Amendment 3

Amendment 3 BS 7671: 2008

Amendment 3 was created in response to the increased number of consumer unit fire caused by HRC and the danger posed by melting plastic from the consumer unit. After consultation with various bodies and organisations BEAMA came up with a “solution” that was introduced as Amendment 3 BS 7671: 2008.

Awareness of consumer unit fires had been increasing in professional circles for a number of years. But when London Fire Brigade publicly stated that there was an average of 5 consumer unit fires per week in the capital the subject was taken far more seriously.

In a video interview with IET Chief Engineer Geoff Cronshaw, London Fire Brigade Investigator Charlie Pugsley said that the main fault that they had come across leading to ignition of consumer units was loose connections.

The purpose of Amendment 3 is that “any fire is contained within the enclosure or cabinet and the escape of flames to the surroundings of the cabinet or enclosure or into conduits trunking or ducting is minimised, as intended by Regulation 421.1.201.”

Amendment 3 states that:

421.1.201 Within domestic (household) premises, consumer units and similar switchgear assemblies shall comply with BS EN 61439-3 and shall:

i. have their enclosure manufactured from non-combustible material, or

ii. be enclosed in a cabinet or enclosure constructed of non-combustible material and complying with Regulation 132.12.

NOTE 1: Ferrous metal e.g. steel is deemed to be an example of a non-combustible material

Amendment 3 also states:

There is no specific requirement in regulation 421.1.201 for fire-rated cable glands or intumescent sealant to be used however, this does not preclude the manufacturer /installer using these or other methods, should they be considered necessary.

There can be little argument that the progression from consumer units constructed from a flammable material like plastic to a non-combustible material such as steel is a welcome move.The main reason recorded for the issue of consumer unit fires (HRC) is poor workmanship including:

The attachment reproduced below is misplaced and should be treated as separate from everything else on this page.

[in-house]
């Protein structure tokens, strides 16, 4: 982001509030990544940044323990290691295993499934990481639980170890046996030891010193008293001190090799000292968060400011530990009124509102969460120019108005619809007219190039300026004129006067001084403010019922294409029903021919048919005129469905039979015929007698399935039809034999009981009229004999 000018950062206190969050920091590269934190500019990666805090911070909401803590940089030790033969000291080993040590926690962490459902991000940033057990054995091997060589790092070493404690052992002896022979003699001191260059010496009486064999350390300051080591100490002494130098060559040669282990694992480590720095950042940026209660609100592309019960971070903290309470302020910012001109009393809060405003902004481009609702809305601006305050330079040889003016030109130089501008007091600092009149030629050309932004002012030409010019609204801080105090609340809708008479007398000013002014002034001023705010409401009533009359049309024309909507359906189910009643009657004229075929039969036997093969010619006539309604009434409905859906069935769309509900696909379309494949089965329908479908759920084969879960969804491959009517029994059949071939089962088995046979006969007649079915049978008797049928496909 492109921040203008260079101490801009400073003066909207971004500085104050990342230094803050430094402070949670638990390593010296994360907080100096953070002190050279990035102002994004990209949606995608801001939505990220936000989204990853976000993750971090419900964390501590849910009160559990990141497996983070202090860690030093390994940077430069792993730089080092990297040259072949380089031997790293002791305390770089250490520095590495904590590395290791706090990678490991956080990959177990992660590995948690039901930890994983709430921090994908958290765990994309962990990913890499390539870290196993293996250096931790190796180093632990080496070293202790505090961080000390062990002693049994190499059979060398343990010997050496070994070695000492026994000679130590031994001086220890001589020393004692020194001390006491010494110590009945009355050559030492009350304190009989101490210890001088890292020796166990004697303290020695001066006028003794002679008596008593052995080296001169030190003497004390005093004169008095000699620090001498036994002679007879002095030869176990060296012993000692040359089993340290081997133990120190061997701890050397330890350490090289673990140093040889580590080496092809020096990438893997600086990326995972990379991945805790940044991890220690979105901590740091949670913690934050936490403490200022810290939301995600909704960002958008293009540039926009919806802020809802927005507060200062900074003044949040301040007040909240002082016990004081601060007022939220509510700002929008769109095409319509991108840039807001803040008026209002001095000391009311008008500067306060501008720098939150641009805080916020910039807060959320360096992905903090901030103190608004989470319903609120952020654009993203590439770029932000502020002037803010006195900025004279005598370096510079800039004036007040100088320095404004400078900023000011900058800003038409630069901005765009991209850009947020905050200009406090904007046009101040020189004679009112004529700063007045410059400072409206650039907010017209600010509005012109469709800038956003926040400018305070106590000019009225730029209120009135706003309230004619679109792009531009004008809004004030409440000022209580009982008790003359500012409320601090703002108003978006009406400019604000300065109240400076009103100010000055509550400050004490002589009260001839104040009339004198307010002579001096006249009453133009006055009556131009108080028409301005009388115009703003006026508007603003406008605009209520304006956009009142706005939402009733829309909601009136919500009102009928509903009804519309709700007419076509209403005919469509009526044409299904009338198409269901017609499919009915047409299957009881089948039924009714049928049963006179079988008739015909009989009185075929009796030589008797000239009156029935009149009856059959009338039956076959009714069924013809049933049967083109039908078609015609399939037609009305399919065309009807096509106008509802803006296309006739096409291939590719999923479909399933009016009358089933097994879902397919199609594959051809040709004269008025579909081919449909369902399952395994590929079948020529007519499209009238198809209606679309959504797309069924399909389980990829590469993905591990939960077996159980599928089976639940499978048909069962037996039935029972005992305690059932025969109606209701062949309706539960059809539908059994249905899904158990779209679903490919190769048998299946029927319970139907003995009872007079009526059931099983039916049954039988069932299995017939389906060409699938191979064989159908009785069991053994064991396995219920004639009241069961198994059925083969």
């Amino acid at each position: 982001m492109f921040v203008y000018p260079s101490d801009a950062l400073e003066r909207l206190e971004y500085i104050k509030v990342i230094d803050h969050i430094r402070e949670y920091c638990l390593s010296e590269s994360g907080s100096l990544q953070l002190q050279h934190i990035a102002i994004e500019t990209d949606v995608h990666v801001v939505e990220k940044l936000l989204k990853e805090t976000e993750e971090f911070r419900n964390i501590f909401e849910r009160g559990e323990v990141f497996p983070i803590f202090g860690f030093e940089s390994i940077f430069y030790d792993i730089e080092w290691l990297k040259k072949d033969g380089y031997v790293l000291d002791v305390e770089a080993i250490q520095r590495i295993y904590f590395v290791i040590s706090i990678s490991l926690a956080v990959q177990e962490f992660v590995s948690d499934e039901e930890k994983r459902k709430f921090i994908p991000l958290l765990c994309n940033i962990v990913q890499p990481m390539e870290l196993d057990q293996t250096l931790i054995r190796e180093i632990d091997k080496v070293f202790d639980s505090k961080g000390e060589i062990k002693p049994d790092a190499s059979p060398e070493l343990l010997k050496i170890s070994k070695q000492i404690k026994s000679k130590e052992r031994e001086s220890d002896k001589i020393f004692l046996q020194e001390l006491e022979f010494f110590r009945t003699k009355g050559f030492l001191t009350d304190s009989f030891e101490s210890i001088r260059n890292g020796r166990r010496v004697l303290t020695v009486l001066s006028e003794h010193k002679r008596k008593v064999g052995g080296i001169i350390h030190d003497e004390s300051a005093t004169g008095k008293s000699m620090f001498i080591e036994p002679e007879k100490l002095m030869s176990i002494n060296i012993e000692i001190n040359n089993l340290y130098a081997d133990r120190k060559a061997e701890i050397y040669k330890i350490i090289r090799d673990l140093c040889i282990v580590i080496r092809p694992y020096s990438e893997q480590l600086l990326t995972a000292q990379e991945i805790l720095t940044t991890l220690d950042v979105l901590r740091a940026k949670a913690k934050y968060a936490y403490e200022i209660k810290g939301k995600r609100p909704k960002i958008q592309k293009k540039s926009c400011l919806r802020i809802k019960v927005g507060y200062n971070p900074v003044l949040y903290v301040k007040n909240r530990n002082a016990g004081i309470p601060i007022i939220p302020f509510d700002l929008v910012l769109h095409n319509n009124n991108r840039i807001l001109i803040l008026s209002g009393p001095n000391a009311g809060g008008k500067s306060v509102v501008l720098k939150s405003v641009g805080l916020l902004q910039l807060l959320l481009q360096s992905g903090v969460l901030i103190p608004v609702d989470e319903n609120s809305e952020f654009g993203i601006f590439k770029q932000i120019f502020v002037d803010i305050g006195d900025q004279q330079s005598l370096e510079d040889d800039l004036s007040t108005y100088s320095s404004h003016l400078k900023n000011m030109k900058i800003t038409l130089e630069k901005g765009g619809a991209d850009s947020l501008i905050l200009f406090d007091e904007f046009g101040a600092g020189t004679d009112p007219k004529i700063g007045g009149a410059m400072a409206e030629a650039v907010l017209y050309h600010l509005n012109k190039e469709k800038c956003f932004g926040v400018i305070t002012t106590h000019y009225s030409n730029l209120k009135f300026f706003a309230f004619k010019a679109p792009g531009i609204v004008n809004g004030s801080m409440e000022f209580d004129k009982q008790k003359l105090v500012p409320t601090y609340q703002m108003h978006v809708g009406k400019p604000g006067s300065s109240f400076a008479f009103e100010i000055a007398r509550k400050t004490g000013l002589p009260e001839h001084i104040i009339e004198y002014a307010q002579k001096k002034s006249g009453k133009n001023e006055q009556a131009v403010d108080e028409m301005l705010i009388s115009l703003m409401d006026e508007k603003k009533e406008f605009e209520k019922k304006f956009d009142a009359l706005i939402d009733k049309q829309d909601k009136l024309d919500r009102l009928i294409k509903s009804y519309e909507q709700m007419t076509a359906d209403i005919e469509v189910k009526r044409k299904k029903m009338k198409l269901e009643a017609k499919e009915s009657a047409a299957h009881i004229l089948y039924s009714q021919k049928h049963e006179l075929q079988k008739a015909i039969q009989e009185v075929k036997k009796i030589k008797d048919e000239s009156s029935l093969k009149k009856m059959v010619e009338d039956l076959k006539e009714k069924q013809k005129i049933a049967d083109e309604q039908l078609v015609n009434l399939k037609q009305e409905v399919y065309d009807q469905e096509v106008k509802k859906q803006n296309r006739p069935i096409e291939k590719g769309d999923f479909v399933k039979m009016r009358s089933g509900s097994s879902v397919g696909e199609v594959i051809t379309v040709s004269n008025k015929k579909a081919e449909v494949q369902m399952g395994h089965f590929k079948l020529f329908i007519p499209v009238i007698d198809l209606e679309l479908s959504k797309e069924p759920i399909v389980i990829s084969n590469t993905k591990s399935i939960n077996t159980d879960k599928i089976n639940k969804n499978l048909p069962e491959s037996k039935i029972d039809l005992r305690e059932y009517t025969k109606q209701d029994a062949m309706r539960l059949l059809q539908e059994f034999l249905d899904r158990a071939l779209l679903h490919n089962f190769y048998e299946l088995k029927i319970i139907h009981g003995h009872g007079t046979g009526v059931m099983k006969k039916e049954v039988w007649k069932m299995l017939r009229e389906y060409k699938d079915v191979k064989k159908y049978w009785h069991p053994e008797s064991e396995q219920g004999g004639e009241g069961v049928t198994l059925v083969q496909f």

• Failure to tighten neutral conductor connections to the same torque as line conductor connections, due to a misconception that they carry less current
  • Failure to check factory installed connections for tightness where required to do so by the manufacturer
  • Tightening connections to an incorrect torque and/or with inappropriate tools

The introduction of a metal enclosure is undoubtedly a positive step. But the purpose of Amendment 3 is that “any fire is contained within the enclosure or cabinet and the escape of flames to the surroundings of the cabinet or enclosure or into conduits trunking or ducting is minimised”. How is this going to be accomplished without the requirement and enforcement to use intumescent sealant and fire proof glands? And the original problem Amendment 3 was that of poor workmanship. How does Amendment 3 improve workmanship and how effective is amendment 3 going to be if either intumescent sealant or glands aren’t installed?


The example given in Amendment 3 of a non-combustible material for the consumer units is steel. Steel has been embraced by all manufacturers as the preferred manufacturing material for compliant consumer units.

The melting point of steel is approximately 1300°C whereas the melting point of plastic is 170°C. What is more dangerous? With a steel enclosure not only will there be the potential for temperatures to reach a higher level in a metal consumer unit but you also have the effects of the increasing temperature. If the box is in an area containing plastic material these will have melted and contributed to further ignition sources before reaching 1300°C, so if the box has plastic trunking encasing the cables this could melt allowing greater exposure to the material in the box, allowing greater ventilation and allowing the fire to grow further to reach the higher temperatures.

Also the areas in which these boxes are usually located have an increase fire loading, this can have a number of effects including insulation allowing the fire to grow.

Domestic consumer unit locations are usually located in areas that have an increase fire loading such as beneath coat hooks or under stair cupboards and are “insulated” by a wide range of items manufactured from various materials. This “insulation” may obscure the temperature increase from being seen but then become fuel for the fire to spread as the temperature rises in the consumer unit and potentially ignite materials stored in close proximity.

The table below includes details on the melting and ignition temperatures of materials that might be hung or stored in close proximity to the consumer unit.

Melting points and ignition temperatures
Plastic Melting Point Range Ignition Temperature ℃
ABS 88 – 125 416
Acrylics 91 – 125 560
Cellulosics 49 – 121 475 – 540
Nylons 160 – 275 424 – 532
Polycarbonate 140 – 150 580
Polyesters 220 – 268 432 – 488
Polyethene ld 107 – 124 349
Polyethene hd 122 – 137 349
Polypropylene 158 – 168 570
Polystyrene 100 – 120 488 – 496
Polyurethanes 85 – 121 416
PTFE 327 530
PVC 75 – 110 435 – 557
Wool 228 – 230
Cotton 250

So whilst the introduction of non-combustible consumer is welcomed it has not removed the cause of the temperature increase in the first place – High Resistance Connections.

Surely it would be better to warn of the presence of HRC so the situation can be managed? By installing ThePIP pre-ignition device you can either isolate the supply, provide localised visual/audible warning or be alerted by third party monitored systems @85°C ± 5° pre smoke or fire.

Download ESFRS pdf from PIP website

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